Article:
The Business Council strongly opposes this legislation that would amend Article 9-A of the state Tax Law – the state’s corporate franchise tax – to include a new, separate, additional five percent tax on corporation’s “gross income” that is “derived from” the “data [which] individuals of this state share with such.” The bill further provides that the proceeds from this tax would be redistributed to “each taxpayer of the state,” with the redistribution process overseen by a newly formulated “New York Data Fund Board.”
This legislation has massive problems and deficiencies that would make it near impossible to administer or comply with.
First and foremost, it introduces a “gross income” tax component into an article of the Tax Law that does not otherwise apply to gross income or gross receipts. The state’s corporate franchise tax requires payment of either a percentage of a corporation’s “business income base,” or a fixed dollar minimum, based on the corporation’s structure (C- or S-corp) and its level of receipts.
It is unclear how this new tax on “gross income” would be calculated, as that term is undefined in the bill or existing Article 9-A. Article 9-A only applies the concept of “gross receipts” to determinations of whether a corporation qualifies as a “manufacturer.” Article 9-A does contain reference to the IRC definition of “gross income,” but the bill is unclear whether the federal definition would be incorporated here.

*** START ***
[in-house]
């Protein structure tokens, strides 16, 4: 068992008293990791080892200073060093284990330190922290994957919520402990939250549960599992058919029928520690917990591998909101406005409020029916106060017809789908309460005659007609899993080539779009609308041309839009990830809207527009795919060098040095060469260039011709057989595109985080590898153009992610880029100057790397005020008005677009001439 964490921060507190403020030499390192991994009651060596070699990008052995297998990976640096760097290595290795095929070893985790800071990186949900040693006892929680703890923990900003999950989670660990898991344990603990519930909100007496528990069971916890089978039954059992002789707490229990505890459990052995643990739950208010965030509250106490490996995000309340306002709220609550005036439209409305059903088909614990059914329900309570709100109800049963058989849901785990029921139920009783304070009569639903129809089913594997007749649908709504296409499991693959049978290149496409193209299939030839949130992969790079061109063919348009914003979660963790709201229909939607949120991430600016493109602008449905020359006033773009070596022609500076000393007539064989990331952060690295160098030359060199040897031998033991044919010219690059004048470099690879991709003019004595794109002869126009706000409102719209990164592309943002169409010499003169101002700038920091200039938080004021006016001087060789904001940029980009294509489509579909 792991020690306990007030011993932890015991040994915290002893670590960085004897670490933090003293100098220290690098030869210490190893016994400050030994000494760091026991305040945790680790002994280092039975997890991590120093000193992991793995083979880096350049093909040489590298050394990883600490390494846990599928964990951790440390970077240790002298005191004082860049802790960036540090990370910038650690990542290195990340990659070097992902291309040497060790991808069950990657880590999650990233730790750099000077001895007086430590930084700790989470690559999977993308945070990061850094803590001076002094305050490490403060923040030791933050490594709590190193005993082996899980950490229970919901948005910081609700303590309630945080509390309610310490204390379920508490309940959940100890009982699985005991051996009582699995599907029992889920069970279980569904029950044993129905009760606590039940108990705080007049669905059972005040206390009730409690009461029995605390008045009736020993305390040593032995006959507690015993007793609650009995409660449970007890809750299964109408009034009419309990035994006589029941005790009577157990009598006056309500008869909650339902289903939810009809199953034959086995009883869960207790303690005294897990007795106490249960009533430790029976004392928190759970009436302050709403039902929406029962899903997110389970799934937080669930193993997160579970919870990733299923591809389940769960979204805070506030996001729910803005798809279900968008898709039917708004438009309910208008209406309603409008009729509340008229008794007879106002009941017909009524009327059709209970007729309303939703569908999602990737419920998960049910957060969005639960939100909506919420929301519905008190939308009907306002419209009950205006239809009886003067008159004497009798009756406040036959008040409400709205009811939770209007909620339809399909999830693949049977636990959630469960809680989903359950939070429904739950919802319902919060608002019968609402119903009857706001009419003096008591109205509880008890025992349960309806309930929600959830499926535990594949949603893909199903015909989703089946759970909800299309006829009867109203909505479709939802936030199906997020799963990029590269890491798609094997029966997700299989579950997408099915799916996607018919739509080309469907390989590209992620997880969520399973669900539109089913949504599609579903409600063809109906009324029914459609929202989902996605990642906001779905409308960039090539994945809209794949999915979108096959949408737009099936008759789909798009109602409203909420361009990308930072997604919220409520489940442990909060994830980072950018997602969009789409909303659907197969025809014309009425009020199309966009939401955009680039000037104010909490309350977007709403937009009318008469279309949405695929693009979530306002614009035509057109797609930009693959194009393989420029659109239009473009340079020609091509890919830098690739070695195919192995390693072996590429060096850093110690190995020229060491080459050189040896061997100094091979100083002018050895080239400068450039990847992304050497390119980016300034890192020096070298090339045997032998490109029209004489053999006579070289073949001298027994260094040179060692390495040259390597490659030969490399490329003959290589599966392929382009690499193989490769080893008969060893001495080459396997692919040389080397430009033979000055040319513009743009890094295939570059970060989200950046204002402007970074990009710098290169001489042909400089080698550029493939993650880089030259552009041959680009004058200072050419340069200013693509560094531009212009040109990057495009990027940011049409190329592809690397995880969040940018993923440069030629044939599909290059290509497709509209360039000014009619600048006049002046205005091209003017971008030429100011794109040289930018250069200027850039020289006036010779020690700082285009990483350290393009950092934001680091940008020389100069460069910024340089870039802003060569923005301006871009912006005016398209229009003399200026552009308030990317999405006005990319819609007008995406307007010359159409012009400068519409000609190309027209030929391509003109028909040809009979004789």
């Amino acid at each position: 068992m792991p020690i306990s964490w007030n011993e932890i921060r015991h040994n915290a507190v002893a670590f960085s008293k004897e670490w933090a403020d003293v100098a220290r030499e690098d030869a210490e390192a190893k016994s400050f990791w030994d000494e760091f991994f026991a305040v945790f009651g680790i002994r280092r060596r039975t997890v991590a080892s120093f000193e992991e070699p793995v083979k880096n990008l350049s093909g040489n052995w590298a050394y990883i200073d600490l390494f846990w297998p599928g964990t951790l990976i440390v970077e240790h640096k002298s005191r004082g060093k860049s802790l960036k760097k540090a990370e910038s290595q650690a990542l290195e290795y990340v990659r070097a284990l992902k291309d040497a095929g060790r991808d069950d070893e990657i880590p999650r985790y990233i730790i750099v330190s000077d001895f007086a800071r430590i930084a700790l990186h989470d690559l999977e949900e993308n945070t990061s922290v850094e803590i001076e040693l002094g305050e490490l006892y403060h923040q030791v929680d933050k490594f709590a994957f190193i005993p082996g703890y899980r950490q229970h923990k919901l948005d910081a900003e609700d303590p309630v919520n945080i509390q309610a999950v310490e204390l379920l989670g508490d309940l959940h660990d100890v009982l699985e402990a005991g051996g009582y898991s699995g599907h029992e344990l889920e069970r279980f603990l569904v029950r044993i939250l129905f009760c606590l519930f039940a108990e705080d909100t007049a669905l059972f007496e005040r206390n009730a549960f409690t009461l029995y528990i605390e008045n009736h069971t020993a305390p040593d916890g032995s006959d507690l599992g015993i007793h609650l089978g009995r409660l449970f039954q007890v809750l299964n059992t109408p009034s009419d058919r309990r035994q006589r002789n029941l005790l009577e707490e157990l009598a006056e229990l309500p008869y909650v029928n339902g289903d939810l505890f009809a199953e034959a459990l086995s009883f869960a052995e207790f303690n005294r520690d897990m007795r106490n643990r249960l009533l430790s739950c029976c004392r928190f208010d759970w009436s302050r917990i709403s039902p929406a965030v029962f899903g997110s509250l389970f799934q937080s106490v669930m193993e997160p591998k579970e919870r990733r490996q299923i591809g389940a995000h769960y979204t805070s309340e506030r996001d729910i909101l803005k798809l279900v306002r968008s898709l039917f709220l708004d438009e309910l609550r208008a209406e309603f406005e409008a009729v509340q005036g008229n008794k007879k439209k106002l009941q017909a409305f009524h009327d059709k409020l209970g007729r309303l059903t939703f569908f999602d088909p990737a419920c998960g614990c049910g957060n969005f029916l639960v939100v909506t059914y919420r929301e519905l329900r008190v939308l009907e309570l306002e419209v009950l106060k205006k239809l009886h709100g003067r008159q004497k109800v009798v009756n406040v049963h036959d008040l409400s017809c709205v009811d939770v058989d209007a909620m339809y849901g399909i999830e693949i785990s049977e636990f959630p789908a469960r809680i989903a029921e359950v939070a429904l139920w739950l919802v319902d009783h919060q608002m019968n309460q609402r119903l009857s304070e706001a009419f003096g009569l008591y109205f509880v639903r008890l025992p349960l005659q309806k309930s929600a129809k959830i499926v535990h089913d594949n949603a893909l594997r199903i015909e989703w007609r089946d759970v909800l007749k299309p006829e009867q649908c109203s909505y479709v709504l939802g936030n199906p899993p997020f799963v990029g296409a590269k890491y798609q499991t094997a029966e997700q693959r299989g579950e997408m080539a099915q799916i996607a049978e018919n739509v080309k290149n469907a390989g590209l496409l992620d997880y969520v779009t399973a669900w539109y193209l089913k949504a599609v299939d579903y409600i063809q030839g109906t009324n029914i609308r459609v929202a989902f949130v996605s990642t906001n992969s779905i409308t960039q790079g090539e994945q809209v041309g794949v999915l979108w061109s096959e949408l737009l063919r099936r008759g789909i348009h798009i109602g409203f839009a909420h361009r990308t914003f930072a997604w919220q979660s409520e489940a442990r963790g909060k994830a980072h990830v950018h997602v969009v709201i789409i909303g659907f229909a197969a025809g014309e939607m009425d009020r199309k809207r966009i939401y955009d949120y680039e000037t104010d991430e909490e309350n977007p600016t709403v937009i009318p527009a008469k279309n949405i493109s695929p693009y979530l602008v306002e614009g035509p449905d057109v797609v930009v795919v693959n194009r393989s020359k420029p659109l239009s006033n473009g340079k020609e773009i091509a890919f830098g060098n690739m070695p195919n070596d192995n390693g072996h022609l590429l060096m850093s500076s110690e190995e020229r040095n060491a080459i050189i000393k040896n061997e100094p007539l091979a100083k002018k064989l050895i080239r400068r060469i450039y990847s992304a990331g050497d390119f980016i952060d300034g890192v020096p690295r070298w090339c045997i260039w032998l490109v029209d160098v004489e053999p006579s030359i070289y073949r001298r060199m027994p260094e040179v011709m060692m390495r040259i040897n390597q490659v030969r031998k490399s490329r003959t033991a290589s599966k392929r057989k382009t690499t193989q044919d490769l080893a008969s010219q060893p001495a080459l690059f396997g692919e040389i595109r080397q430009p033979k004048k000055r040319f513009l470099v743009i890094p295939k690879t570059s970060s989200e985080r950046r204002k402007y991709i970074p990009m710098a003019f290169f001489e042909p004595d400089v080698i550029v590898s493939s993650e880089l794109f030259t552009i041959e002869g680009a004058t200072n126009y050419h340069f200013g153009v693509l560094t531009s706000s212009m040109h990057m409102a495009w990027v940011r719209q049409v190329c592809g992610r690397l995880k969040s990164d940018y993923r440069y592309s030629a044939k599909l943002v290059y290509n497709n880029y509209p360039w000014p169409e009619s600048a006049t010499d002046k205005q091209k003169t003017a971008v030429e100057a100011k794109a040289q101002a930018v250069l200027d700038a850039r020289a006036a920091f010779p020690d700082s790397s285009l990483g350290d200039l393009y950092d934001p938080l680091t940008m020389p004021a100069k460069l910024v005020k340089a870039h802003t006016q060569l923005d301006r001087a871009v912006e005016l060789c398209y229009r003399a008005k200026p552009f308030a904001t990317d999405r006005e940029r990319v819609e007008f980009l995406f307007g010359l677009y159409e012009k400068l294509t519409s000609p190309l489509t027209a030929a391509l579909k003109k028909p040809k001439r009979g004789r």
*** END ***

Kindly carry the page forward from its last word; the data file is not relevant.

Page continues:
The bill contains no provisions on how this “gross income” would be properly apportioned to New York State. Article 9-A, in §210-A, provides detailed criteria for determining how specific categories of receipts are to be apportioned to, and taxed by New York State.
The bill contains no provisions on how a corporation would determine what share of its “gross income” was derived from customer data. As example, many businesses provide customers with targeted information or discounts based on their past engagements and/or sales. Would this type of advertising result in income derived from data and be taxed under this bill? Or would this bill only apply to data that a corporation “collects, sells and shares,” as cited in the bill memo? The proposal provides no guidance.
The bill contains no provisions on how a corporation would determine whether data-derived income was related to “individuals of this state,” or even who would count as “individuals of the state.” Does it apply only to persons domiciled in the state, or to persons who conduct a transaction with the taxpayer corporation while in the state? Either way, this bill would require the taxpayer corporation to maintain an updated database of this customer location information.
All of the issues raise above would also impose additional regulation, guidance, processing and audit burdens on the state Department of Taxation and Finance.
Taken together, these concerns illustrate both the incompleteness, and the tax policy shortcomings, of this legislative proposal.
For these reasons, The Business Council strongly opposes adoption of S.6102 (Carlucci) / A.9112 (Pheffer Amato).